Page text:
I think the best piece of advice I can give about preparation is what you present to your buyers. Many start-ups focus on flavor…whereas, in a buyer’s eyes, it’s probably the third most important factor in bringing aboard a new brand. In my opinion, the marketing program is the number one followed by price. Getting on the shelf only to sit there does not help the buyer in his/her quest to grow category sales and move up the ranks at corporate. You better bring an aggressive marketing program to the table.
That means for the first several years (yes, I said years), all of your profits are going to be reinvested back into your company with a smart marketing strategy. You’ve got to grow your customer base and the most successful entrepreneurs will have prepared themselves to forego any type of salary because of the necessary reinvestment back into growing the business. What? Did you think this would be easy?
“Mediocre expectations never breed success." Julie Busha
So many people “oooh and aaah" about how successful we have been out of the gate but I will be the first to tell you that in my mind, success is so far down the road, I can’t even see it. Until Slawsa is the category leader with placement on every major retailer shelf, until Slawsa is in concessions at every major stadium, until Slawsa is on every hot dog cart in the country, then and only then will I deem our brand a success. And when that happens, I’ll probably redefine success to go a bit further. In my opinion, you’ve got to see your future and know where you want to take it to keep that fire alive and make every day’s efforts your best.
Be Aggressive and WORK HARD
In this industry, you have to be aggressive. Aggressive on sales, public relations, and in your marketing program. Every day is a day to pitch media and if you say you don’t know how, I ask why you can’t pick up a phone or craft an email? Anyone can pitch media. When I speak to a buyer and I get a “no thanks," in my mind, I only hear these words: “We are very interested but can’t commit just yet due to timing. Please keep me posted on a quarterly basis on your growth and success."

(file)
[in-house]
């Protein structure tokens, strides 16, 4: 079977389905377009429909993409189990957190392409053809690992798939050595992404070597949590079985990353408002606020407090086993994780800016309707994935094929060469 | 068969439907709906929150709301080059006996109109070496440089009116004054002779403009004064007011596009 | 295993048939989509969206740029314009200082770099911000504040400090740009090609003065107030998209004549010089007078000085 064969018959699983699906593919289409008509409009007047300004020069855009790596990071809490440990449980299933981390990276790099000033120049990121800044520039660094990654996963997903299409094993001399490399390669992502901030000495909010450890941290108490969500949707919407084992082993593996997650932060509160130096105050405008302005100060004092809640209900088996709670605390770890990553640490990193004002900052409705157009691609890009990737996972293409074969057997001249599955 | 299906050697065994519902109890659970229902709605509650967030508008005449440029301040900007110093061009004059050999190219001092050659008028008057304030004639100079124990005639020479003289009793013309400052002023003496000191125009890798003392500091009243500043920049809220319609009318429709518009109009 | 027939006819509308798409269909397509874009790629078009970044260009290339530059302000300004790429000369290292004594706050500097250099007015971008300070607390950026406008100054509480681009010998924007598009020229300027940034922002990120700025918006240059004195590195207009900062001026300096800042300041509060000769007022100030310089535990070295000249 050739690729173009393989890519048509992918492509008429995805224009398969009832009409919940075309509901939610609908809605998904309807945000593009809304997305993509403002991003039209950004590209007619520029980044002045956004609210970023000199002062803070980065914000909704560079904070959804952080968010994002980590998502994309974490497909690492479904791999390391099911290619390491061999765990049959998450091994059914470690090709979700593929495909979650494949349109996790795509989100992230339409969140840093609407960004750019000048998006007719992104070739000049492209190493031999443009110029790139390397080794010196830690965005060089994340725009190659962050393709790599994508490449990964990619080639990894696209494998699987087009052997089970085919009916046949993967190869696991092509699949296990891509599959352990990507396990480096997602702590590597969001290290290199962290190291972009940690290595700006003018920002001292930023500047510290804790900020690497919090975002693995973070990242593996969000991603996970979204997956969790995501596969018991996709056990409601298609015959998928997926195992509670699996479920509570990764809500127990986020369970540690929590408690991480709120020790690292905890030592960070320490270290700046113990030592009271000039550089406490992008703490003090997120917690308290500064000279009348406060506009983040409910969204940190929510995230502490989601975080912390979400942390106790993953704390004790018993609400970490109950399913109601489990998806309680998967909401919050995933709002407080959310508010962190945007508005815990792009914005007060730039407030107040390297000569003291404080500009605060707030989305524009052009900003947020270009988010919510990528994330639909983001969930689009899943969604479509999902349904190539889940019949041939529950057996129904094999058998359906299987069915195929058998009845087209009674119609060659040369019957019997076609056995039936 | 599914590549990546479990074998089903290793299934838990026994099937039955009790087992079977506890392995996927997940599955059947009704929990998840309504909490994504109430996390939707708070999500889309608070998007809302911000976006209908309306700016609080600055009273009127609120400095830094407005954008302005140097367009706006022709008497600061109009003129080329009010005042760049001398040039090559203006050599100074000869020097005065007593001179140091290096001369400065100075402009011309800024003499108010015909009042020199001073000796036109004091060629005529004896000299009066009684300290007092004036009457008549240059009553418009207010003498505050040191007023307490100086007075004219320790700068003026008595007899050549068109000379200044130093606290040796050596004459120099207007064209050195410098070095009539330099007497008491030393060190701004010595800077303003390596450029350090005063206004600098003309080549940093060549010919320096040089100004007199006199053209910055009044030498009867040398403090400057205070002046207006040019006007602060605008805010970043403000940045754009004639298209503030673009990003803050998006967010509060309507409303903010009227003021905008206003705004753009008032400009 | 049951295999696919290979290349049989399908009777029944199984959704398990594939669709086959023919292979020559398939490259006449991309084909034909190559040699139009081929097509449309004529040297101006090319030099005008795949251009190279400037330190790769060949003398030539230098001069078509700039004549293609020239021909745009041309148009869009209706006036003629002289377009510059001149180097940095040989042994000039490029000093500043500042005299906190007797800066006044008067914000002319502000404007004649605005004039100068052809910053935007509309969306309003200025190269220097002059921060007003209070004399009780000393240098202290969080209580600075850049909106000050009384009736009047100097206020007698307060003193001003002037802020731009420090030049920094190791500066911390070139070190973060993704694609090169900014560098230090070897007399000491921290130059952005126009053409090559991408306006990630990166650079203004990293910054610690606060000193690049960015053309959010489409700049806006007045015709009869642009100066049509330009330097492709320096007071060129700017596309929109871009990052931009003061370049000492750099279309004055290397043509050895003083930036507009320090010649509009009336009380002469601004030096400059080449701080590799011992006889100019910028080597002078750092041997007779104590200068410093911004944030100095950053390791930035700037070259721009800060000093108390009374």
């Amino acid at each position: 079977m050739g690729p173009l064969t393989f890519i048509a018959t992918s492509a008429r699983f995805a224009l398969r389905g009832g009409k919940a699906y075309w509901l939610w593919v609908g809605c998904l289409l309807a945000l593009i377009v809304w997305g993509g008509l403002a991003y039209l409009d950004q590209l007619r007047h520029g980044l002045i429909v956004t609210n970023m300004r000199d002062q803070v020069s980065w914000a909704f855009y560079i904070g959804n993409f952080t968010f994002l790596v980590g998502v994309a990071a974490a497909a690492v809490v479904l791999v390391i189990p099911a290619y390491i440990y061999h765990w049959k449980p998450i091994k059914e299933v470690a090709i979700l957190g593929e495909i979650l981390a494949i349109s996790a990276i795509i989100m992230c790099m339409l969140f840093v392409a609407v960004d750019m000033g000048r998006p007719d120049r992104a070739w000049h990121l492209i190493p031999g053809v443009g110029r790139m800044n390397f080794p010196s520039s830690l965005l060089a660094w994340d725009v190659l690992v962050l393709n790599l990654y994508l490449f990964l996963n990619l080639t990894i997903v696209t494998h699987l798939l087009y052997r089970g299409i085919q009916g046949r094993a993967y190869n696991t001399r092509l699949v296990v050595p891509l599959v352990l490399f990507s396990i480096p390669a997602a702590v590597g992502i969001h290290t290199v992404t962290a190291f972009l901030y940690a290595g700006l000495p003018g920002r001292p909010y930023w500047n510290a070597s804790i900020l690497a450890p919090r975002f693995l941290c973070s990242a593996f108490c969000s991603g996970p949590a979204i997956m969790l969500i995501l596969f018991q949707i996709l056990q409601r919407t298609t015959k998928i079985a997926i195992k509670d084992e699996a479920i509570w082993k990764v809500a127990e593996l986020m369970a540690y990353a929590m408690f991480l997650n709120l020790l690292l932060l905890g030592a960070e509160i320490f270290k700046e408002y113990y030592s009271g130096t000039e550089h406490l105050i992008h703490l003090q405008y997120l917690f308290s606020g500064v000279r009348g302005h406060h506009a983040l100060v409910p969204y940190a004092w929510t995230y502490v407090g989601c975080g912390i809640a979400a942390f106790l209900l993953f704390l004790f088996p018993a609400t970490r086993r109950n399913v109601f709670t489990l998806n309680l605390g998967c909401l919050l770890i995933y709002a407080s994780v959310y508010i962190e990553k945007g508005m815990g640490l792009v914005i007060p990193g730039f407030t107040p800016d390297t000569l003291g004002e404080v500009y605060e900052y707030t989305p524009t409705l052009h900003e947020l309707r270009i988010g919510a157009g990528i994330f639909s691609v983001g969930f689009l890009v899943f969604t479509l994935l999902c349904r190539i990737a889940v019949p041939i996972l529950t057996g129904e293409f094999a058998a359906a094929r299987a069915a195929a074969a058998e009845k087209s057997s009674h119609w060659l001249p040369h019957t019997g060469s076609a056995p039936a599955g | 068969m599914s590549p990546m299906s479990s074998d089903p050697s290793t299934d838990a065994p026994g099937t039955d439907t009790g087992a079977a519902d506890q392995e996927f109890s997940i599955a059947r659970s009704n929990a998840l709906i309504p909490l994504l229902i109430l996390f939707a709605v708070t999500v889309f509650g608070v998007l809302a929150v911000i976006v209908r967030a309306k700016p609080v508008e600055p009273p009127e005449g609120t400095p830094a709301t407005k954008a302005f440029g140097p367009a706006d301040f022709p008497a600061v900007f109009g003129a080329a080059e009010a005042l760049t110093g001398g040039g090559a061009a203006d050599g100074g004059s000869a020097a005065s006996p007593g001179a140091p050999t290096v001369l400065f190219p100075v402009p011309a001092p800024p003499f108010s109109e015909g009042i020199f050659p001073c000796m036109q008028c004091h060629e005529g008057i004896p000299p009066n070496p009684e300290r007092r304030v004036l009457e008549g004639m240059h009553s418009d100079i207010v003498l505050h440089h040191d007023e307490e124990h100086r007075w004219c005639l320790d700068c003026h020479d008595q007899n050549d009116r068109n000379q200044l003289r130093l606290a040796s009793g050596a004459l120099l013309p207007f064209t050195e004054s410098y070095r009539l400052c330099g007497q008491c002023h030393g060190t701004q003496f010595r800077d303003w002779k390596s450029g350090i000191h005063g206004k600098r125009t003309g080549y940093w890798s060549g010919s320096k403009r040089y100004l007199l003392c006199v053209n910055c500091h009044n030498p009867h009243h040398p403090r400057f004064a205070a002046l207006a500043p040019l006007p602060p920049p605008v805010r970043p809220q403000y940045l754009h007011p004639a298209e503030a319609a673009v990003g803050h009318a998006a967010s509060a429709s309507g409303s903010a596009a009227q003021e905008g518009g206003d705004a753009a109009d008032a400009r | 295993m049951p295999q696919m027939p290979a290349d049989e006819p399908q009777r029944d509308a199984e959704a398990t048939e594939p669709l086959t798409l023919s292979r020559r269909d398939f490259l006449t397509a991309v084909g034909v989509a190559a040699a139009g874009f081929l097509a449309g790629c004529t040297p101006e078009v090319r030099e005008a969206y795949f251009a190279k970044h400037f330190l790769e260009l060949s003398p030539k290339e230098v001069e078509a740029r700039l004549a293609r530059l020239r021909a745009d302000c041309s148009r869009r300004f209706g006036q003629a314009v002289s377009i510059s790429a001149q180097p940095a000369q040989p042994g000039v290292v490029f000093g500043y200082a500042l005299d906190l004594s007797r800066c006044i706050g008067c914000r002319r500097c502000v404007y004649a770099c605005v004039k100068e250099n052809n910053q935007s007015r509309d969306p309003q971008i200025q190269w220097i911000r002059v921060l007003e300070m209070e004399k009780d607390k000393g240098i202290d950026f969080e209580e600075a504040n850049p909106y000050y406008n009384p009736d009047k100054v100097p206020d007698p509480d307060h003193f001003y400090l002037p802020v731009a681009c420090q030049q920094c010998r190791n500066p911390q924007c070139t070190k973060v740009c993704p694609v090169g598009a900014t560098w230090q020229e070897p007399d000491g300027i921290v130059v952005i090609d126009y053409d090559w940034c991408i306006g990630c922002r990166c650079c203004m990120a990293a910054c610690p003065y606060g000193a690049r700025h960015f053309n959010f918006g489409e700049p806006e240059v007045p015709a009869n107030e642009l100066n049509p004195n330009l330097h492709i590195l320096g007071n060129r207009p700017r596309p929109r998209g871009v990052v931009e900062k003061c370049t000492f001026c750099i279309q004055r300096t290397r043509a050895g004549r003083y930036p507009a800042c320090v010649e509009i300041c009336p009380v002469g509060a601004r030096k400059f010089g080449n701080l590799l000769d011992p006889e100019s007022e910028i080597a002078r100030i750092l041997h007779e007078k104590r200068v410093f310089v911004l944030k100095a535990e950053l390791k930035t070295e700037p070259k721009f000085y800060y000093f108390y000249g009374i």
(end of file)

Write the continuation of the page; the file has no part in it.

In terms of mass consumer sampling events where we get a big bang for our buck, with a little charm, I convince just about everyone to give Slawsa a try. The battle is harder for a brand like ours because Slawsa is so different from anything on the market and most people don’t know what to make of it. I’ll pitch, pitch, and pitch for days on end until I can no longer speak. After a quick 10-minute break to regain a scratchy voice, I’m right back at it. If you’re not willing to stand on your feet for 12-hour sampling days or go that extra mile to touch every person you can, you’re in the wrong business. Passion is infectious and customers are buying just as much into a passionate small business owner and your story as they are your brand. You never know if that next person you meet might open another door for you so make every pitch your best.
I think many newbies to the industry forget the fact that you can, and should, negotiate. While you should with retailers and distributors, negotiation is most instrumental in your marketing program. I find myself entertaining a lot of proposals and am open to at least listening to every opportunity presented so I can make educated decisions. Every penny counts and the more you save, the more you can set aside for marketing. I am extremely clear about my expectations and obtaining a return on investment for every program we participate in.
It’s funny how many people will pitch a sponsorship of some sort, but when you set the bar in terms of your needs to make the relationship mutually beneficial, sometimes you never hear from them again. It’s as if they knew they couldn’t deliver. Base your marketing decisions on case studies with hard numbers and always look for a guarantee. You may not get that guarantee every time, but your risks can be minimized when you’ve made educated decisions based on numbers and history.
Taking the leap to become an entrepreneur in the food industry is a decision that should not be entered without serious consideration and understanding of the food business. At the same time, I cannot tell you how rewarding it is to feel like you have “birthed" a product from a dream, knowing your efforts have made an impact on the lives of others. It is easily the most rewarding experience I have had professionally and wouldn’t change my life for the world. There are so many unique, wonderful and “potentially great" brands out there that may never make it to the market because they lack the entire effort. So the last question remains, “Are you prepared?"
Named by Entrepreneur.com as a top-10 in the food/beverage category for their prestigious 2012 holiday gift guide and raved about by food critics across America (including The Hotdogman), Slawsa can be found (primarily in the relish section) at these stores: http://www.slawsa.com/Store-Finder.html , followed on twitter: @slawsa, liked on facebook: https://www.facebook.com/Slawsa or pinned on Pinterest http://pinterest.com/source/slawsa.com/ Join our revolutionary brand, #BanBoringCondiments and #SupportSmallBiz.
Julie Busha’s twitter is @julesbusha